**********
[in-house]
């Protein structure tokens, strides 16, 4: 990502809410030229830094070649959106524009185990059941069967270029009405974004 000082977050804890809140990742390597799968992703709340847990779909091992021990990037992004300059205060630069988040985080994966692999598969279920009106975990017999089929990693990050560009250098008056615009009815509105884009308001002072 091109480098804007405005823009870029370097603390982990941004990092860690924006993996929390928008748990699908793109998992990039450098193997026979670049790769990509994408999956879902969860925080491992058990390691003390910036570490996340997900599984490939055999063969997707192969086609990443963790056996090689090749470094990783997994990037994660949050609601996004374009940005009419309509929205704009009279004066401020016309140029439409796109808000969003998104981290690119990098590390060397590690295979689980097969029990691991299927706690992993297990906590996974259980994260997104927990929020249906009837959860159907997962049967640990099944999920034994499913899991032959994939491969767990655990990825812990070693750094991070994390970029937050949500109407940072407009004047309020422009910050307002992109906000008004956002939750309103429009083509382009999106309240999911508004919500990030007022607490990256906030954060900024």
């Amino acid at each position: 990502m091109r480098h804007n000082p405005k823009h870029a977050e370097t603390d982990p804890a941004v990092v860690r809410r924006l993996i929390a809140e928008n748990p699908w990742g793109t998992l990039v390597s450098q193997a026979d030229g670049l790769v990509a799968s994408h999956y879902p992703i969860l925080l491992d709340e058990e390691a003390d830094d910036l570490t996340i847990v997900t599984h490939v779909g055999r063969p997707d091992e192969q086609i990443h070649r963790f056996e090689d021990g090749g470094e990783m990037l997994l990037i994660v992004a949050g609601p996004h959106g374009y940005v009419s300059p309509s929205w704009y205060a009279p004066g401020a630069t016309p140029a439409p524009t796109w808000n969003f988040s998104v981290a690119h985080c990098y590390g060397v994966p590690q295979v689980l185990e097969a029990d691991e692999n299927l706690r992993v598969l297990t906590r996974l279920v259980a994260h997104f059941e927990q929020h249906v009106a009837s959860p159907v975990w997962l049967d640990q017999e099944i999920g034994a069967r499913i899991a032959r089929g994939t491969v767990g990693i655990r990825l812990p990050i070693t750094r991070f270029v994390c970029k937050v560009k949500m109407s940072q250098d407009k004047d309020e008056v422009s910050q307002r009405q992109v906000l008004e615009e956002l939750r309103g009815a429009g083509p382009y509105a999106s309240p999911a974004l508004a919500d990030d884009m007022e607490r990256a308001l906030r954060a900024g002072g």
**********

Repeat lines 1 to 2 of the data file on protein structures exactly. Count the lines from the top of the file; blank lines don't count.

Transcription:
[in-house]
């Protein structure tokens, strides 16, 4: 990502809410030229830094070649959106524009185990059941069967270029009405974004 000082977050804890809140990742390597799968992703709340847990779909091992021990990037992004300059205060630069988040985080994966692999598969279920009106975990017999089929990693990050560009250098008056615009009815509105884009308001002072 091109480098804007405005823009870029370097603390982990941004990092860690924006993996929390928008748990699908793109998992990039450098193997026979670049790769990509994408999956879902969860925080491992058990390691003390910036570490996340997900599984490939055999063969997707192969086609990443963790056996090689090749470094990783997994990037994660949050609601996004374009940005009419309509929205704009009279004066401020016309140029439409796109808000969003998104981290690119990098590390060397590690295979689980097969029990691991299927706690992993297990906590996974259980994260997104927990929020249906009837959860159907997962049967640990099944999920034994499913899991032959994939491969767990655990990825812990070693750094991070994390970029937050949500109407940072407009004047309020422009910050307002992109906000008004956002939750309103429009083509382009999106309240999911508004919500990030007022607490990256906030954060900024």